By March 7, 2014 Read More →

Sony Xperia Tablet Z Review

xperia-tablet-zSince their split from Ericsson in 2011 Sony have battled hard to achieve a status they once owned in the mobile arena. 2013 has been a very successful year for Sony after releasing an array of satisfactory phones using a lot of the alphabet for their names they came across their most successful at the end of the alphabet. The letter ‘z’. The Z phone was followed on by the successful Z1.

Sony announced their Xperia tablet Z in January 2013 and released it in May 2013, still currently priced between £349.99 and £379.99 its main competition lies with the iPad air. At the time of this press release it was to be the lightest 10inch tablet around, feeling threatened by a lighter product Apple rushed production for the iPad air. The difference in weight is minimal; the Sony tablet Z weighs 495g the iPad air weighs 469g compared to the heavier and bulkier iPad 4 weighing a massive 652g.

By February 19, 2014 Read More →

Sony Xperia Z Ultra Review

Z UltraYou may have seen the review that I did for the “regular sized” Sony Xperia Z1 a short time ago and if not I suggest you take a few minutes to read that review as most of it is true of the Z Ultra but in a super-sized way.

Sony Xperia Z1 review

If you haven’t seen the unboxing Matt did you might want to check it out as it will give you some idea of the size and scale of the Z Ultra.

Sony Xperia Z Ultra unboxing video


By February 16, 2014 Read More →

Motorola Moto G Review

front copyHere we are again with another review of an exciting new device, the Motorola Moto G. This phones has had a lot of press recently and it has even been suggested that this is the bargain of the decade by some. The phone is the Motorola’s second successful smartphone behind their hugely successful Moto X in the USA, soon to be here in the UK too.

So with this much excitement for a product how does it fair in everyday life?

Well to find out the answer then please do read on, make sure to check out the hands on video of this Moto G Beta device from Matt.


Product Specifications:

  • 2G Network: GSM 850 / 900 / 1800 / 1900
  • CDMA 800 / 1900 – CDMA version
  • 3G Network: HSDPA 850 / 900 / 1900 / 2100
  • CDMA2000 1xEV-DO – CDMA version
  • Micro-SIM
  • Dimensions: 129.9 x 65.9 x 11.6 mm
  • Weight: 143 g
  • Display: IPS LCD capacitive touchscreen, 16M colours, 720 x 1280 pixels, 4.5 inches
  • Corning Gorilla Glass 3
  • 3.5mm jack
  • Internal Memory:  8/16 GB
  • RAM: 1GB
  • Wi-Fi 802.11 b/g/n, Wi-Fi hotspot
  • Bluetooth v4.0 with A2DP, LE
  • MicroUSB v2.0, USB Host
  • Primary Camera: 5 MP, 2592х1944 pixels, autofocus, LED flash, Geo-tagging, touch focus, face detection, HDR, panorama, 720p@30fps, stereo sound rec.
  • Secondary Camera: 1.3 MP
  • Android OS, v4.3 (Jelly Bean), upgradable to v4.4.2 (KitKat)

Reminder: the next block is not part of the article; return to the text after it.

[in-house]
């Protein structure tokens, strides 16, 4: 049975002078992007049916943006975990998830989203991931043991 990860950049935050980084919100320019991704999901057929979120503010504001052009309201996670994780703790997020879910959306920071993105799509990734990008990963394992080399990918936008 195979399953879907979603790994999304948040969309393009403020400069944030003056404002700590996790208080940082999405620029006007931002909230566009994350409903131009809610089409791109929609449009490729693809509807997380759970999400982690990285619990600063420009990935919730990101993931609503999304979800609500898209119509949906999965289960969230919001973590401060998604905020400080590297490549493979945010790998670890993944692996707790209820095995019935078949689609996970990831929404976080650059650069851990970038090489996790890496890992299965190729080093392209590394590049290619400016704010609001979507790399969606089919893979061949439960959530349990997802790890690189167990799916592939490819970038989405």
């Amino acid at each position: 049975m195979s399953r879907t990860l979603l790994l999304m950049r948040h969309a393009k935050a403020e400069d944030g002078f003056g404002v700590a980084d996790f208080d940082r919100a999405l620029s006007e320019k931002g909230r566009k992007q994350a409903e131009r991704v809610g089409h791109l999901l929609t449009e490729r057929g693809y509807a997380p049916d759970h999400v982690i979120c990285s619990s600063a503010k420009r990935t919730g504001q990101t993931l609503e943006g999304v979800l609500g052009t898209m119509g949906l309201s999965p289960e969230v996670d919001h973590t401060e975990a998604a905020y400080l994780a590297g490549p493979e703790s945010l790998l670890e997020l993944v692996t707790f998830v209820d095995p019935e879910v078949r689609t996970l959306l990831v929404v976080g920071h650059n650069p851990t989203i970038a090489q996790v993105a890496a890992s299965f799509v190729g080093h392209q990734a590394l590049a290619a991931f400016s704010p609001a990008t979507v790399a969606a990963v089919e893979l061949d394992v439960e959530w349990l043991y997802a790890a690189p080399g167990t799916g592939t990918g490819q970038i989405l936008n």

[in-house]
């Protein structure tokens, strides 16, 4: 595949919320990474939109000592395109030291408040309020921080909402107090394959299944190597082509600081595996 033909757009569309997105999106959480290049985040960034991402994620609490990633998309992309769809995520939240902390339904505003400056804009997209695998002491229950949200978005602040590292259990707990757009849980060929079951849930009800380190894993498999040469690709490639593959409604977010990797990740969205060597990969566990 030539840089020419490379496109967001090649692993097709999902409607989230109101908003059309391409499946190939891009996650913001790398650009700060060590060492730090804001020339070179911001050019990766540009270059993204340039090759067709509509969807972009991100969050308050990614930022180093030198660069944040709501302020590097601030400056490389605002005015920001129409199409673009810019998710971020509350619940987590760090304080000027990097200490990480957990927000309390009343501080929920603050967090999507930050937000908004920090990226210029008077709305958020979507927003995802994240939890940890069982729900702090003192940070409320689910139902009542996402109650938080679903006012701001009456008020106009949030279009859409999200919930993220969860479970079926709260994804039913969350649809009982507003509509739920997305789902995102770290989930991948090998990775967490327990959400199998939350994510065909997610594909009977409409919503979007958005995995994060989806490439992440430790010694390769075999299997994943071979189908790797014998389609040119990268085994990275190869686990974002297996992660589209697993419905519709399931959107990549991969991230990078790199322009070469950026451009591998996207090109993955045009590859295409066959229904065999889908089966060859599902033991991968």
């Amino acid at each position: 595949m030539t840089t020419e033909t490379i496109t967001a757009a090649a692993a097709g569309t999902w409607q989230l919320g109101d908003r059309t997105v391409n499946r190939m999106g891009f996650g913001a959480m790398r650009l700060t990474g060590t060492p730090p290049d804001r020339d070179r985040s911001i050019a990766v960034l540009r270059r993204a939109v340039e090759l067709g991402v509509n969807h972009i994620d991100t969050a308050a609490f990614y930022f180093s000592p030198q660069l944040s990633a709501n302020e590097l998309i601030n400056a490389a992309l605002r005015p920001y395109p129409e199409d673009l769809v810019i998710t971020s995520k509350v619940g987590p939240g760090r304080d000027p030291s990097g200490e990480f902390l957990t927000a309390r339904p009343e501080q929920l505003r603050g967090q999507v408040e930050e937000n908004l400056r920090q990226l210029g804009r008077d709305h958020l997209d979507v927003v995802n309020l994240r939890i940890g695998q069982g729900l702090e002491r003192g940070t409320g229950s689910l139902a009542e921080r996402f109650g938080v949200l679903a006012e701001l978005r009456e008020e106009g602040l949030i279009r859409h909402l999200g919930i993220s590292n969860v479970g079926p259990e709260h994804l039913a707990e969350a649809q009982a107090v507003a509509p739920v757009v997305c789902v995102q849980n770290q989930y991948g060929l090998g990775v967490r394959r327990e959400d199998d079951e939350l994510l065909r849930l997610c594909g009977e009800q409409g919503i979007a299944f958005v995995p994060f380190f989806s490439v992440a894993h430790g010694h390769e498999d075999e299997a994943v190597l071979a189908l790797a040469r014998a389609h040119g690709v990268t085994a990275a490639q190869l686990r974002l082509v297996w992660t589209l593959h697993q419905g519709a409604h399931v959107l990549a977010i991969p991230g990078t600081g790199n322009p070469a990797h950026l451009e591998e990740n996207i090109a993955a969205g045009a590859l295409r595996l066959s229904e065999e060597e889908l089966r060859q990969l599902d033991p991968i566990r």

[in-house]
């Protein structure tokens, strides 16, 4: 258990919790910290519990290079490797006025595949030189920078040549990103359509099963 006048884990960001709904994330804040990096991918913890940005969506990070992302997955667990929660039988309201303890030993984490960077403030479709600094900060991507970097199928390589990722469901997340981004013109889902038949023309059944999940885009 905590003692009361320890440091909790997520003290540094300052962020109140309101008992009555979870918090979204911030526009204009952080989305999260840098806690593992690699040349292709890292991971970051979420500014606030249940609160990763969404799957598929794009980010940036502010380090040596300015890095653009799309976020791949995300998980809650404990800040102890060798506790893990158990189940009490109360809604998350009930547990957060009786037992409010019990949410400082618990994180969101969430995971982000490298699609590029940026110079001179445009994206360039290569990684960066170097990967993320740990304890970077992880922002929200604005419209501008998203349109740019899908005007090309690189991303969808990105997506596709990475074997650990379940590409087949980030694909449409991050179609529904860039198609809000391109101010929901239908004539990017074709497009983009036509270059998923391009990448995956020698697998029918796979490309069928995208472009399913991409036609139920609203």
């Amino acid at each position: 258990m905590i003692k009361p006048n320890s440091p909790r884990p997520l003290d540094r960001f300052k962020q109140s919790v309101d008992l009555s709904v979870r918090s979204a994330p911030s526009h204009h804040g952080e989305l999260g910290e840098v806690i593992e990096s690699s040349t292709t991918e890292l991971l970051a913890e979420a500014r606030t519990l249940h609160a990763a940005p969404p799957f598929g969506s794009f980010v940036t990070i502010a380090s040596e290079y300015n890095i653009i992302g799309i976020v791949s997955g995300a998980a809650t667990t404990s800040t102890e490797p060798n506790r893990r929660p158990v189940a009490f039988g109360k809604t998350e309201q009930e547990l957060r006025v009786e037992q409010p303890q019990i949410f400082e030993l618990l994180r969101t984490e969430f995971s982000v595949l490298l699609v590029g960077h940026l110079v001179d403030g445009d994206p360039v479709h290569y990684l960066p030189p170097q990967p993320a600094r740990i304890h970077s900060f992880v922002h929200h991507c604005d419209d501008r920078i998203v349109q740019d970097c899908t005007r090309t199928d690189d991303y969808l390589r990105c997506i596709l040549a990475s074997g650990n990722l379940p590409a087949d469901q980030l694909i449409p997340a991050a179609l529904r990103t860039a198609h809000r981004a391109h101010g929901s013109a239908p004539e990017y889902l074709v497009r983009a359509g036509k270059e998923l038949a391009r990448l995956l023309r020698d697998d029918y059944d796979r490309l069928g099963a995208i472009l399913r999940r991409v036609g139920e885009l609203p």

• Qualcomm Snapdragon 400
  • Quad-core 1.2 GHz Cortex-A7
  • Adreno 305
  • Accelerometer, proximity, compass
  • FM radio
  • GPS with A-GPS support and GLONASS
  • Non-removable Li-Ion 2070 mAh battery


10 Second Review:

  • Product: Motorola Moto G
  • Price: from as little as £119.99 +top up on pay as you go and from £149.99 Sim free. Contracts begin at £11 also.
  • Summary: This little phone is unbelievable value for money, so much so that I haven’t used my own Nexus 5 during the week that I’ve been using this device! A must buy!
  • Best Of: Display for the price, performance is great, size, upgraded to KitKat on day one!
  • Worst of: Camera could be a little better, non-removable battery is a pain and lack of MicroSD support and also there’s no NFC or 4G.
  • Buy from: and and many more…
  • Also Consider: At this price point there’s nothing more to consider but if your budget can stretch then I would say the Nexus 5 or Samsung galaxy s3/4 minis.



Atop the Moto G is a little hole which is the second microphone and next to that is the 3.5mm jack.




The left has nothing but smooth plastic.

Moto G Left

On the right is where you will find the power button and quite a small up/down volume rocker.Moto G Right



The bottom of the device is where the MicroUSB charging port is placed, this incidentally is the place that you have to try your best to remove the back cover, and it’s very difficult! There’s also the microphone for use during voice calls. The Sim Card slot is beneath the back cover also.

Moto G Bottom 


On the back is the 5 megapixel autofocus camera with single LED flash as well as the external loud speaker…note the word loud for later in the review. There is also an indented Motorola logo underneath the flash.

Finally on the front of the phone is the ear speaker at the top with the LED notification light hidden away next to it along with your usual sensors too. Underneath these is the 4.5 inch 720p HD display and as this device uses basically a ‘vanilla’ Android 4.4 there are no physical or capacitive buttons on the device itself as they are in the software as you will see soon.



I will start this review by talking about the slightly surprising sale of Motorola by Google to Lenovo of all companies! When I read the news I was very surprised and my initial thoughts were based around the epic success of both the Moto X and Moto G and whether this success would continue under new ownership, only time will tell on that front I suppose. For now though let’s concentrate on the here and now and talk about the simply brilliant Moto G.